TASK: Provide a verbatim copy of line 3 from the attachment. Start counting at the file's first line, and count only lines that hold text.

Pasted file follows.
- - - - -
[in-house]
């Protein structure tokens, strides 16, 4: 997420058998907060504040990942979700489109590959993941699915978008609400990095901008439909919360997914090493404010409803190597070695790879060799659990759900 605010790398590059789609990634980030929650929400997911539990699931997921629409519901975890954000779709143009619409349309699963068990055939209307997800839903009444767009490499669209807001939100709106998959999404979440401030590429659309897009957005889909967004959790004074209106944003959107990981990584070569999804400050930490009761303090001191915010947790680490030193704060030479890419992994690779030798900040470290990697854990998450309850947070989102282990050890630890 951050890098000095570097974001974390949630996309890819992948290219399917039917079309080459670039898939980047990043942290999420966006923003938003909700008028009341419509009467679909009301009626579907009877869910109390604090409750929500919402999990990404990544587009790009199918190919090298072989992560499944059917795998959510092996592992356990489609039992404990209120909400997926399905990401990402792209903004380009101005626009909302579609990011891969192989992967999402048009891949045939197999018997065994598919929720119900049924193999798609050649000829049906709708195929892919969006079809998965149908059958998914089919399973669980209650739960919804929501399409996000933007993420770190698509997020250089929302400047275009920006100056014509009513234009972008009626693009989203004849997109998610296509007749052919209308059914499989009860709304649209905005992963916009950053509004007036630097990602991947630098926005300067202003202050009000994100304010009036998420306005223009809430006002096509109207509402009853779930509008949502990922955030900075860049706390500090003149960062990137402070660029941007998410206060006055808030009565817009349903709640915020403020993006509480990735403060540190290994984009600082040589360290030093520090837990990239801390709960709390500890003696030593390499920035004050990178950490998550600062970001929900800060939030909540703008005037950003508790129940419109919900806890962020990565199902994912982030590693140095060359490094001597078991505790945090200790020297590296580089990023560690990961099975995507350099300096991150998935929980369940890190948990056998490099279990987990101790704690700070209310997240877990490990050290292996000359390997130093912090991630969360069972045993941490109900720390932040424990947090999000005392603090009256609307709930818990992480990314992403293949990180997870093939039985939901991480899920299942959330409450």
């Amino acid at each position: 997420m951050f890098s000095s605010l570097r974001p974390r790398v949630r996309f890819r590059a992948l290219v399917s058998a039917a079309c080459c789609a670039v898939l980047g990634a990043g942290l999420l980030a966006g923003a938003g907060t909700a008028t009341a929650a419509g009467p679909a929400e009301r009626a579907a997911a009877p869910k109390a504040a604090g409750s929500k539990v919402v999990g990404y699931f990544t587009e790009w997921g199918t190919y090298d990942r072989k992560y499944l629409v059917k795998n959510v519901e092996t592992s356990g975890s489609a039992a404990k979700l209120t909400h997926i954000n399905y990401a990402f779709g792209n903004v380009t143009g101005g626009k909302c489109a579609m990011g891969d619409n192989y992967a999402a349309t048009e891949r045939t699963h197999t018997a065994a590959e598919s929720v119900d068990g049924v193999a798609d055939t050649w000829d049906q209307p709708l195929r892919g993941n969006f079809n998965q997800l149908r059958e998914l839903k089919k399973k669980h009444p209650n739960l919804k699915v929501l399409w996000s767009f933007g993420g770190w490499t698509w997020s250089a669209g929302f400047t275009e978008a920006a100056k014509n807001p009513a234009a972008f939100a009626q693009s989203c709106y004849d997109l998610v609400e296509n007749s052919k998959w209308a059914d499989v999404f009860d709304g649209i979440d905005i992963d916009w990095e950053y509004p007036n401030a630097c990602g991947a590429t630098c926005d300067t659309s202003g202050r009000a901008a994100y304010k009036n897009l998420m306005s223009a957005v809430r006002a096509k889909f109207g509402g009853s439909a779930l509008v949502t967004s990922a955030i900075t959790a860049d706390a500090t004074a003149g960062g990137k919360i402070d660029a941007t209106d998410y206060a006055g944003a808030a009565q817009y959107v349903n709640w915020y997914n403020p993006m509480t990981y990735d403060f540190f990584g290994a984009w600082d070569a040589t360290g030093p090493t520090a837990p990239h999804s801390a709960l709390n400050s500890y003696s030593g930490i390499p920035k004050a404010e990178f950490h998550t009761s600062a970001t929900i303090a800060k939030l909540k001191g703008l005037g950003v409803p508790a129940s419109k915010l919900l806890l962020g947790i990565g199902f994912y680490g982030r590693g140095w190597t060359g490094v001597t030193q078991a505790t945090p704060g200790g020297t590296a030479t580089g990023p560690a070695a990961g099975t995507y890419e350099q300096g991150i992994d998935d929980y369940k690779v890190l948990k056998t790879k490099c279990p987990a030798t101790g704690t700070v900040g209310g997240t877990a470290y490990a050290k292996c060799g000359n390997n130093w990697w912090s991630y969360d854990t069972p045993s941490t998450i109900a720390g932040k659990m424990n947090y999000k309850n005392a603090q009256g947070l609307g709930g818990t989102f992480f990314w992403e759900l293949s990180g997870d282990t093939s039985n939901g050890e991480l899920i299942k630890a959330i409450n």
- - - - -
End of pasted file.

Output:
């Amino acid at each position: 997420m951050f890098s000095s605010l570097r974001p974390r790398v949630r996309f890819r590059a992948l290219v399917s058998a039917a079309c080459c789609a670039v898939l980047g990634a990043g942290l999420l980030a966006g923003a938003g907060t909700a008028t009341a929650a419509g009467p679909a929400e009301r009626a579907a997911a009877p869910k109390a504040a604090g409750s929500k539990v919402v999990g990404y699931f990544t587009e790009w997921g199918t190919y090298d990942r072989k992560y499944l629409v059917k795998n959510v519901e092996t592992s356990g975890s489609a039992a404990k979700l209120t909400h997926i954000n399905y990401a990402f779709g792209n903004v380009t143009g101005g626009k909302c489109a579609m990011g891969d619409n192989y992967a999402a349309t048009e891949r045939t699963h197999t018997a065994a590959e598919s929720v119900d068990g049924v193999a798609d055939t050649w000829d049906q209307p709708l195929r892919g993941n969006f079809n998965q997800l149908r059958e998914l839903k089919k399973k669980h009444p209650n739960l919804k699915v929501l399409w996000s767009f933007g993420g770190w490499t698509w997020s250089a669209g929302f400047t275009e978008a920006a100056k014509n807001p009513a234009a972008f939100a009626q693009s989203c709106y004849d997109l998610v609400e296509n007749s052919k998959w209308a059914d499989v999404f009860d709304g649209i979440d905005i992963d916009w990095e950053y509004p007036n401030a630097c990602g991947a590429t630098c926005d300067t659309s202003g202050r009000a901008a994100y304010k009036n897009l998420m306005s223009a957005v809430r006002a096509k889909f109207g509402g009853s439909a779930l509008v949502t967004s990922a955030i900075t959790a860049d706390a500090t004074a003149g960062g990137k919360i402070d660029a941007t209106d998410y206060a006055g944003a808030a009565q817009y959107v349903n709640w915020y997914n403020p993006m509480t990981y990735d403060f540190f990584g290994a984009w600082d070569a040589t360290g030093p090493t520090a837990p990239h999804s801390a709960l709390n400050s500890y003696s030593g930490i390499p920035k004050a404010e990178f950490h998550t009761s600062a970001t929900i303090a800060k939030l909540k001191g703008l005037g950003v409803p508790a129940s419109k915010l919900l806890l962020g947790i990565g199902f994912y680490g982030r590693g140095w190597t060359g490094v001597t030193q078991a505790t945090p704060g200790g020297t590296a030479t580089g990023p560690a070695a990961g099975t995507y890419e350099q300096g991150i992994d998935d929980y369940k690779v890190l948990k056998t790879k490099c279990p987990a030798t101790g704690t700070v900040g209310g997240t877990a470290y490990a050290k292996c060799g000359n390997n130093w990697w912090s991630y969360d854990t069972p045993s941490t998450i109900a720390g932040k659990m424990n947090y999000k309850n005392a603090q009256g947070l609307g709930g818990t989102f992480f990314w992403e759900l293949s990180g997870d282990t093939s039985n939901g050890e991480l899920i299942k630890a959330i409450n």